By late 2007, about five years after the NNPC was launched, it had 4,000 volunteers, 36 doctors and 60 nurses looking after about 5,000 patients. All the doctors and nurses are employed by the community organisations, which focus on providing care at home in a holistic way that combines the medical with the social and emotional.

In a little over a decade the NNPC has grown to cover almost all of the 12m people in Kerala, providing a highly flexible social network for long term and palliative care rather than relying entirely on costly hospitals and doctors. The backbone is a social system which calls in the doctors and nurses as they are needed. In the developed world, meanwhile, we generally try to do it the other way around: we try to socialise and personalise medical and institutional systems that are often impervious to change.

If the Big Society is more than a piece of political marketing, a sop to distract us from the prospects of reduced public services, then it will have to offer the kind of transformation the NNPC has brought about. If you want to see the Big Society, go to Kerala.

Where are the clothes for older women?

older fashionI have a feeling that this may seem rather frivolous when compared to the problems that many older people experience. I celebrated my eightieth birthday last year and it seems that clothing stores are not in the least interested in the growing number of women who, although elderly, don’t wish to look dowdy.

I am a size eight and it seems to me that clothing manufacturers think I must be seventeen. My friends all talk about the same thing: we don’t wish to expose acres of flesh. Why can we not find simple, smart summer dresses with a sleeve that covers the upper arm and doesn’t have a neckline which plunges almost to the waist? A little more elegance is what we long for.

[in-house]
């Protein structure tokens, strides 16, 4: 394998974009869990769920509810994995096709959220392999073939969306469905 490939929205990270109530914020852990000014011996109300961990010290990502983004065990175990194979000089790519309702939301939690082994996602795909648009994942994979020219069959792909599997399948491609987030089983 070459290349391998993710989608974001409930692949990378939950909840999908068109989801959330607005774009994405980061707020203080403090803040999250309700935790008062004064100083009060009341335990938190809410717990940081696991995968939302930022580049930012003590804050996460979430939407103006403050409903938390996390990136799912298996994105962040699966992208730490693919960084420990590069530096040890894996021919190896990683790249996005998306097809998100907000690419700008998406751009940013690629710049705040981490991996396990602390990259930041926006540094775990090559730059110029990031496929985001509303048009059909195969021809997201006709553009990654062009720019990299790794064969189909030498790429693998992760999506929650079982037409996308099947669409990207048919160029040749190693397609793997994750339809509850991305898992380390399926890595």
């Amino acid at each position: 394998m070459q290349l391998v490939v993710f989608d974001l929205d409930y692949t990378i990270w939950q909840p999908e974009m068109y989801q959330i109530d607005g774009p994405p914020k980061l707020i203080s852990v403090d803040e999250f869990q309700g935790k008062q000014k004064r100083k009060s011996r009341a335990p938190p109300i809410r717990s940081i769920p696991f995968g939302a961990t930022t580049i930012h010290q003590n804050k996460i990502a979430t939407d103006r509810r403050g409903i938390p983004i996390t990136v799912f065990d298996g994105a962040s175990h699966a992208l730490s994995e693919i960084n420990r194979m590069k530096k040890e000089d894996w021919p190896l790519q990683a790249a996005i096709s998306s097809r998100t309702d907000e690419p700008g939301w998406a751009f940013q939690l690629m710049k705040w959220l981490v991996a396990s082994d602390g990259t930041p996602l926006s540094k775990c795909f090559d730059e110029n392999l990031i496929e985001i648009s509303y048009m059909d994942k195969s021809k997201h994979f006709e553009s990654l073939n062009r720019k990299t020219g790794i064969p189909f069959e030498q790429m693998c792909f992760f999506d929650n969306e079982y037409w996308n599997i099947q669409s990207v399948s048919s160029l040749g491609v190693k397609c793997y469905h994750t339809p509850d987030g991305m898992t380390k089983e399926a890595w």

We don’t have lifestyles that demand haute-couture and we couldn’t afford it anyway, but we don’t wish to buy garments that are designed to make us look as if we are on the way to a day on the beach. The easiest option is trousers and top, which is fine but becomes tedious if there is no alternative.

As I mentioned, this seems trivial compared with some of the problems facing people as they grow old, but if we are still active and interested in life why shouldn’t we be able to find suitable clothes?

It seems that manufacturers and retailers have written us off. But there are plenty of us, and we still care about style and smartness and looking as good as we can, just as we always have.

I do understand loneliness and the difficulties that living alone can bring, and I know that anything that can boost confidence is very valuable.

The exciting and previously unknown ageing brain

The Secret Life of the Grown-Up BrainThe Secret Life of the Grown-Up Brain, by Barbara Strauch, Viking, US $26.95

Some of us  (I am speaking personally here) have been afflicted for our entire lives with the habit of running eagerly upstairs to get something, arriving in the bedroom and completely forgetting why we’re there. Some of us (me again) arrive at parties with our anticipation at a delightful evening tempered by alarm that we’ll end up having to introduce someone we know really well but whose name we cannot, for some reason, dredge up out of the slimy morass of our brains.